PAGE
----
(–NOTE– This piece was written by Rob Pettapiece of The CIS Blog, known also for his work on players who claim to be in the the best shape of their lives and he is also the man behind the significant discovery that Canadian teenagers age. Visit his more general sports blog here. Primarily a baseball guy, I often joke with Rob that he knew about Corsi and advanced hockey stats before he knew anything about hockey.)
We know that players with more offensive zone starts tend to have better offensive numbers. But are those players given these OZone starts because they are better offensively, or do they merely appear better offensively because they are given these zone starts? In other words, we know there’s a correlation, but where is the causation, if any?
The Canucks’ justification for trading Cody Hodgson suggests that you can inflate a player’s statistics if you give him more offensive zone time, so at least one team (and many of its fans) believe that it’s the zone starts that make the player, to some extent. But how can we figure out just how much a zone start is worth to a player’s offensive numbers?
The Study – Ozone and Dzone groups
To start, we will simply take out the offensive and defensive zone starts completely.
We went through the play-by-play for both the 2010-11 and 2011-12 regular seasons and extracted, for each player, the number of goals and shots on goal recorded by his team while he was on the ice — but only in a specific situation: following a neutral zone faceoff, with the score tied, at 5on5.
This removes the advantage of an offensive zone start (or the disadvantage of a defensive zone start) from that shift for that player. It also removes score effects. We didn’t count up blocks or missed shots due to arena discrepancies, and we counted the total shots, rather than just his own, to get a bigger sample. (Note: we only looked at players with at least 500 minutes played across all 5on5 situations in a season.)
As a result have, for every player: time on ice, shots for, and goals for in that specific situation – in other words, a zone-start-independent measure of this player’s offensive output.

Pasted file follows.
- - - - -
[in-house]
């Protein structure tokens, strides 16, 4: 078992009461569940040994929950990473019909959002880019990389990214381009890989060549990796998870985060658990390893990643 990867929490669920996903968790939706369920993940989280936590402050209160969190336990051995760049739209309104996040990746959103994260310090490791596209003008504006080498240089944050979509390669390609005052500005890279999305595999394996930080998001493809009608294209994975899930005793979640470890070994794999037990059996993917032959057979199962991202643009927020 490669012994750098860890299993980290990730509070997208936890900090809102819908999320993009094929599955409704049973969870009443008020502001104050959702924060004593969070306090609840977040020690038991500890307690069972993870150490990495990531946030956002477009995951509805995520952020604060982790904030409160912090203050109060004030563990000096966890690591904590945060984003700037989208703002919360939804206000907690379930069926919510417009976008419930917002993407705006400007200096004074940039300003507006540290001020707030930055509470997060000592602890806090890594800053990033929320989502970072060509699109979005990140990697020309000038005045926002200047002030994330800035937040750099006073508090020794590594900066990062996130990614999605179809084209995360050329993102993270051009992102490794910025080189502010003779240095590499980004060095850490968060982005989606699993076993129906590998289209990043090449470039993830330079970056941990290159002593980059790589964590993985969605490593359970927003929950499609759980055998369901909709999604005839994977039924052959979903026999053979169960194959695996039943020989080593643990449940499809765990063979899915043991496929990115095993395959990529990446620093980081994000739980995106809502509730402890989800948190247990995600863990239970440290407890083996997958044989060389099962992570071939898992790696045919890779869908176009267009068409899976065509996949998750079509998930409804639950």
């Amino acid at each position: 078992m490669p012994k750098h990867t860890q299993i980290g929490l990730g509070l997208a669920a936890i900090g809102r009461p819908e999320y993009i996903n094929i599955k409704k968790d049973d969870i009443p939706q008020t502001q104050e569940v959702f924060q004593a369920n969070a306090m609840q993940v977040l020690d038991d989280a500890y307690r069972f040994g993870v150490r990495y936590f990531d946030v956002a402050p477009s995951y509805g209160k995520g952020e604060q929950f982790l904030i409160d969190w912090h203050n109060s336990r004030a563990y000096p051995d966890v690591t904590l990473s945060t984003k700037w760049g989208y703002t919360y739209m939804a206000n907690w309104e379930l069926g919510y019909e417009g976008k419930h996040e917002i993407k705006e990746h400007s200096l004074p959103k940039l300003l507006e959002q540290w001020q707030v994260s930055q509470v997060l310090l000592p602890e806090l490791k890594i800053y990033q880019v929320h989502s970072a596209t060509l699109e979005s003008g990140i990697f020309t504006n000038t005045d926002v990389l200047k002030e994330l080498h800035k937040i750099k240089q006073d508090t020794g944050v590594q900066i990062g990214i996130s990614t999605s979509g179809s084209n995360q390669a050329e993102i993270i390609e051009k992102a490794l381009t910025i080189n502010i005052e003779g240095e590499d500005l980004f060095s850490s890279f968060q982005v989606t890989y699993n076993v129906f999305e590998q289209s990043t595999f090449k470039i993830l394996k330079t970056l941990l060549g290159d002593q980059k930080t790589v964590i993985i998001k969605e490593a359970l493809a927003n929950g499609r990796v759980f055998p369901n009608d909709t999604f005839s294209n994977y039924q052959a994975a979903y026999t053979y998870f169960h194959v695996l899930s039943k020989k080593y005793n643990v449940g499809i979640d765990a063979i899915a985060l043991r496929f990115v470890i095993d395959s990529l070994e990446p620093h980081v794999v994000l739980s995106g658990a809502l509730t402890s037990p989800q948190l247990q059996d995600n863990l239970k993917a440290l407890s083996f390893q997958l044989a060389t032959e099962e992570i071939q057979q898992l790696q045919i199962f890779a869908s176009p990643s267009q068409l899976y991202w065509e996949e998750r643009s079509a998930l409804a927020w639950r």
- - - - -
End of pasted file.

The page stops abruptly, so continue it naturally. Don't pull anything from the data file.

With this method to evaluate players independent of zone starts, we can then match two skaters who are similar by that measure (and thus assumed to be generally equal offensively), but otherwise different in terms of their distribution of offensive and defensive zone starts. In particular, players with an 82-game zone-start differential of +50 or greater (offensive zone starts minus defensive zone starts, expressed per 82 games) were put in the “OZone group”, and those with a differential less than -50 were put in the “DZone group”.
For example, in 2011-12 Manny Malhotra played about 104 minutes following a neutral zone faceoff (again, score tied, 5on5), with the Canucks recording 22 SOG and 2 goals in that time. He is safely in the DZone group, with the most extreme negative differential of any skater, at -516 zone starts per 82 games. We want to match him as closely as possible to someone in the OZone group, someone who (ideally) has 104 minutes, 22 SF, and 2 GF.
As it turns out, his best match among the OZone players is Yannick Weber (+68 zone-start differential), who played just under 100 such minutes, with the Canadiens recording 30 SOG and 2 goals. Malhotra’s total time on ice at 5-on-5 was about 762 minutes, 104 of which we’ve already covered here, leaving 658 minutes following an offensive or defensive zone start (or a neutral zone start where the score wasn’t tied). In those 658 minutes, Vancouver scored 23 goals, or 2.1 goals per 60 minutes. Weber, on the other hand, played 584 other minutes, in which Montreal scored 20 goals, or 2.05 GF/60. So in this case we don’t see a zone-start advantage.